Phylogica (ASX:PYC), developer of a intracellular drug delivery platform technology, has announced it has been granted a further US patent (US 2014/0141452 A1) covering the identification of Phylomers with the ability to enter specific endothelial cells in the brain.
"Delivering cargoes into the brain endothelial cells is a first step towards developing better medicines for neurological conditions of the central nervous system," said the company.
Discovering and developing medicines that target the brain is significantly impeded by the blood brain barrier, and more specifically, by brain endothelial cells resistant to foreign molecules.
"We have now shown that brain endothelial cells are accessible to Phylogica’s Phylomers and that these peptides could be candidates for delivering drug cargoes into the brain," the company added.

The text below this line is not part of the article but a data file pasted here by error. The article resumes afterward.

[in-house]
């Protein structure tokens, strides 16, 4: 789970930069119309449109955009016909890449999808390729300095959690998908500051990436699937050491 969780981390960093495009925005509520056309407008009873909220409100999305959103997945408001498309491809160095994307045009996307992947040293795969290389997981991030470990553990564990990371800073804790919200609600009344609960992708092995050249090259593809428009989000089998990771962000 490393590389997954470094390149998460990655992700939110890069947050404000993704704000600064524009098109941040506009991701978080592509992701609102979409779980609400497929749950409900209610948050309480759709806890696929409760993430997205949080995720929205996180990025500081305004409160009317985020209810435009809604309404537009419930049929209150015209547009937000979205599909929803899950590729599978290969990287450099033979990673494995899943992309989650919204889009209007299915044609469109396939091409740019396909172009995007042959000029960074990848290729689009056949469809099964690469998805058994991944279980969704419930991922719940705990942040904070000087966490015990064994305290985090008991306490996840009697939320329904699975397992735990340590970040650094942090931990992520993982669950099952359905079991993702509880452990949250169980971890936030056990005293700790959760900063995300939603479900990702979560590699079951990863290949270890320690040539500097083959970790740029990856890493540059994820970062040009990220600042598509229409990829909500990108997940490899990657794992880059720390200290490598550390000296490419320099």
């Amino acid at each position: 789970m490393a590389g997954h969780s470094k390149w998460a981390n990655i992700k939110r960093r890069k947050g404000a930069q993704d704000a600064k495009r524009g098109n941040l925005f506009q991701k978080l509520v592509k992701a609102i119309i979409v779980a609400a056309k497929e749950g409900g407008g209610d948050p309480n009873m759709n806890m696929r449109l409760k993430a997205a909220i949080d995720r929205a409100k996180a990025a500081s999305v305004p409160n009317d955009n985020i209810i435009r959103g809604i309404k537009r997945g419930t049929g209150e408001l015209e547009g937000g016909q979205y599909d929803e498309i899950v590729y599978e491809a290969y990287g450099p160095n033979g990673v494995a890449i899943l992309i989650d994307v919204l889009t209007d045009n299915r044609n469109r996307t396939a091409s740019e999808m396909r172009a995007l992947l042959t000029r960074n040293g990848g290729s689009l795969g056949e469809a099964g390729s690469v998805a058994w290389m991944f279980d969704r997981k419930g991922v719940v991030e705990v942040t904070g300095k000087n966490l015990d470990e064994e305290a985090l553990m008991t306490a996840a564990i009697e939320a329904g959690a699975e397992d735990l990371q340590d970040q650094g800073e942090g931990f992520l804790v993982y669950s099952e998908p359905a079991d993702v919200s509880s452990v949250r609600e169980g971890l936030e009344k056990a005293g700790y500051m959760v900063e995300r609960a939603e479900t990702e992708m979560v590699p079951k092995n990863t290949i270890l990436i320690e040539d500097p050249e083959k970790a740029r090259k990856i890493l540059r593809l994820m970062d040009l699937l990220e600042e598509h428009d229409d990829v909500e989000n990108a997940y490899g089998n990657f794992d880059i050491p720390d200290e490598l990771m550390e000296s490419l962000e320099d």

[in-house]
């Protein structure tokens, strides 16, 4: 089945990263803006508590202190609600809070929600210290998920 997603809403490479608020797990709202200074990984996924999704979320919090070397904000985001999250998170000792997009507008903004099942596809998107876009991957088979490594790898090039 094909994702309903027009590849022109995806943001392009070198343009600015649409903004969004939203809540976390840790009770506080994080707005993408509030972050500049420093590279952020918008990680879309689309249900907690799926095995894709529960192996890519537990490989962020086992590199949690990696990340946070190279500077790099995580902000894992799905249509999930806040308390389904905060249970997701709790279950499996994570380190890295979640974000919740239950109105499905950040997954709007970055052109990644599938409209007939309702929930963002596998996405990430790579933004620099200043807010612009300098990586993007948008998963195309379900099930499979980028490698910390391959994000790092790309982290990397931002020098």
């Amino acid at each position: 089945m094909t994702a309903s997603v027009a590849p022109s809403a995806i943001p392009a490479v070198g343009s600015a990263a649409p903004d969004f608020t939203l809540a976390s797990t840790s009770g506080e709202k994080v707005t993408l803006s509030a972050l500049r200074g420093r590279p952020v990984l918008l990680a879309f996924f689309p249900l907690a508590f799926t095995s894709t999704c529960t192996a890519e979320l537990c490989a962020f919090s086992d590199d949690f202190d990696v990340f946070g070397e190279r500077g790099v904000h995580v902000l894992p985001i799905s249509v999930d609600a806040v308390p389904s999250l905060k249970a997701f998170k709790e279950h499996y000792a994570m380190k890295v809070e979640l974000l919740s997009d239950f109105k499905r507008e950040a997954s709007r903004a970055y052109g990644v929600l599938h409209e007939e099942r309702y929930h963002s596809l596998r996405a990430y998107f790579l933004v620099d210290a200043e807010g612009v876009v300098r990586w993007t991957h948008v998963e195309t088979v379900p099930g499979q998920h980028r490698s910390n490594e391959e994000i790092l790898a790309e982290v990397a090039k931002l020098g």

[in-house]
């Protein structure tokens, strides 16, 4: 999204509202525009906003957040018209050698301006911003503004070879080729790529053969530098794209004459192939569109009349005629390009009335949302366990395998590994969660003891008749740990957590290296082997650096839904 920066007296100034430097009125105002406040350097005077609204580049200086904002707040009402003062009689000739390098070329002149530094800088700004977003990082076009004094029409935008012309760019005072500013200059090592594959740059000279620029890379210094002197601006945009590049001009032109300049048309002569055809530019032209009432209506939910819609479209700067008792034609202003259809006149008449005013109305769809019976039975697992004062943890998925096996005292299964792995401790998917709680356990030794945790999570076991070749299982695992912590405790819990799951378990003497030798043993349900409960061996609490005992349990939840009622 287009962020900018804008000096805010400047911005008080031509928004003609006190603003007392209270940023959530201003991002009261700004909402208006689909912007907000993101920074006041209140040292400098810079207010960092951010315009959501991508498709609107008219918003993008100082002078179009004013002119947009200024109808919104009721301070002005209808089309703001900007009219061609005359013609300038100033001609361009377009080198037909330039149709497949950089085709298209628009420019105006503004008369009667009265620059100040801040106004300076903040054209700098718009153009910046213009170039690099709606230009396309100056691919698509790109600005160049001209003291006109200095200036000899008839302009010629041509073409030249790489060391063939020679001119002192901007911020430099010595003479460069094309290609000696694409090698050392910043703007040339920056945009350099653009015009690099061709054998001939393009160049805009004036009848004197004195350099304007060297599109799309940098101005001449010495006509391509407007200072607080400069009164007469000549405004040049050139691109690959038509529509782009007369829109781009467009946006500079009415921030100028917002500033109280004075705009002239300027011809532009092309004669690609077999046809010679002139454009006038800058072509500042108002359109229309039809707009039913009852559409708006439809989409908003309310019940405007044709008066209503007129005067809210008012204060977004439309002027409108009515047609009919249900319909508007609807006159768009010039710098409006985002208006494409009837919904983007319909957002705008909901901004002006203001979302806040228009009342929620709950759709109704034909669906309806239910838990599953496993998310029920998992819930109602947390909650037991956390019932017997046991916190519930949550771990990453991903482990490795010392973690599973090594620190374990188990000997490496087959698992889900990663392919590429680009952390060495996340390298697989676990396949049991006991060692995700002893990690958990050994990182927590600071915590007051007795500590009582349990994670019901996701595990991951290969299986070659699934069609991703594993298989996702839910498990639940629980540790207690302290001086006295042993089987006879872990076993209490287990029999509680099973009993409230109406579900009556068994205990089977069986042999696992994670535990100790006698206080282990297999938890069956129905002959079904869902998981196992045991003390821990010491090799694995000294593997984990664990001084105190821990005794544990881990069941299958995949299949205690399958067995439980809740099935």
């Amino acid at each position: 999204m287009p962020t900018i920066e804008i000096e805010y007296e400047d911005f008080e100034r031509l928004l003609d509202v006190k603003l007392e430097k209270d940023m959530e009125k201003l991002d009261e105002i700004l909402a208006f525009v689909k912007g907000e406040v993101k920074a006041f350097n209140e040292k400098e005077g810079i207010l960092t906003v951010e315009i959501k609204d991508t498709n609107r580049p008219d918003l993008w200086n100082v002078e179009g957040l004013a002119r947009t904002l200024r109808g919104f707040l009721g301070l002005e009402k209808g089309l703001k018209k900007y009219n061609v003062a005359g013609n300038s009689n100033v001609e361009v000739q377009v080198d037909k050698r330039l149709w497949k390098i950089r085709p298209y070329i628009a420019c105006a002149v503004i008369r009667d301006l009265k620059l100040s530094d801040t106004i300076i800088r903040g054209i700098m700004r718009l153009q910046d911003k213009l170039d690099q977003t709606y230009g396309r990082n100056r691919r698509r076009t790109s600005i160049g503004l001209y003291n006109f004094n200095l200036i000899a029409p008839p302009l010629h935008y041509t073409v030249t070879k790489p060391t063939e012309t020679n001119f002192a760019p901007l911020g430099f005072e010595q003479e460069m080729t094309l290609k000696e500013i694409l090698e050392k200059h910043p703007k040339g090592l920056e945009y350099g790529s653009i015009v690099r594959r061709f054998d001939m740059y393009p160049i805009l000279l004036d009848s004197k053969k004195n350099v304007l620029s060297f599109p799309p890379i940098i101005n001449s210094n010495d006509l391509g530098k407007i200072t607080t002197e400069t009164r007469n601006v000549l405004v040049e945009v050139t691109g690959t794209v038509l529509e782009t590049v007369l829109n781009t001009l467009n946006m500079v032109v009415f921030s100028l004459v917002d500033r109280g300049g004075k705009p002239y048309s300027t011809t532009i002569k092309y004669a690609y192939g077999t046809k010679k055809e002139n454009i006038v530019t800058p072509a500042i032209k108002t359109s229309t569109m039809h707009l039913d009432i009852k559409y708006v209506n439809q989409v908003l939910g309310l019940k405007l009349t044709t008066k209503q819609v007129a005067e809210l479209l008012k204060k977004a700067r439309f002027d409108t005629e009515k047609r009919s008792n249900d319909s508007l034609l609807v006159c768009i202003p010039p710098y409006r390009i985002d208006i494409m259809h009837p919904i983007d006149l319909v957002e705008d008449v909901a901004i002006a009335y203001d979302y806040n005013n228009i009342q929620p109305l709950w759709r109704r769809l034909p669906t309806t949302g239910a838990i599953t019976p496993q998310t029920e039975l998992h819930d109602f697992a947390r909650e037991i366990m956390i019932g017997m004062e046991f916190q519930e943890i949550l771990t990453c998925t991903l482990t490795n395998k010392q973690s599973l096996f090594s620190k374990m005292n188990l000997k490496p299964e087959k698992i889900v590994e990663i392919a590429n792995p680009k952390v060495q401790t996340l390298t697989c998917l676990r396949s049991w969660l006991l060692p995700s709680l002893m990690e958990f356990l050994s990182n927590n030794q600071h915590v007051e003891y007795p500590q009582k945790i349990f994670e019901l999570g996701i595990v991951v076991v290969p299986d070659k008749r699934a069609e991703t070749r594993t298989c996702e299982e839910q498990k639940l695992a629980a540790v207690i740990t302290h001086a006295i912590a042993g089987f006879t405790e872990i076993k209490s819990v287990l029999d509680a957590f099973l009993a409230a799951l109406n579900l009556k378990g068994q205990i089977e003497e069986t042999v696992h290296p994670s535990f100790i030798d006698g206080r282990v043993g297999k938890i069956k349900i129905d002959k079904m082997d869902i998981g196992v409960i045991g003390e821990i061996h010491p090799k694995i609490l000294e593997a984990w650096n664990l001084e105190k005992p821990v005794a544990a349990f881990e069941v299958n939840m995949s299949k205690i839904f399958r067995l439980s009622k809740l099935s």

"The identification of Phylomers with the potential to cross the blood brain barrier comes from the early work of Phylogica with then pharmaceutical partner Roche, and was a precursor to development of the Company’s next generation Functional Penetrating Peptide (FPP) technology platform."
According to CEO Stephanie Unwin, “Phylogica is developing a matrix of Phylomer classes that penetrate diverse cell types and carry different drug cargos. Importantly, many of the Phylomers described here showed significant specificity for brain endothelial cells, which raises two interesting points. First, cell specificity is important because it potentially reduces dosing requirements and toxicity. And second, by combining a cell-specific FPP with a cargo that enables gene editing or that binds a disease target, it may be possible to develop very effective disease-specific therapies. In the near term, The Company will continue to assess the properties of these patented Phylomers for further validation of cell penetration and cargo delivery.”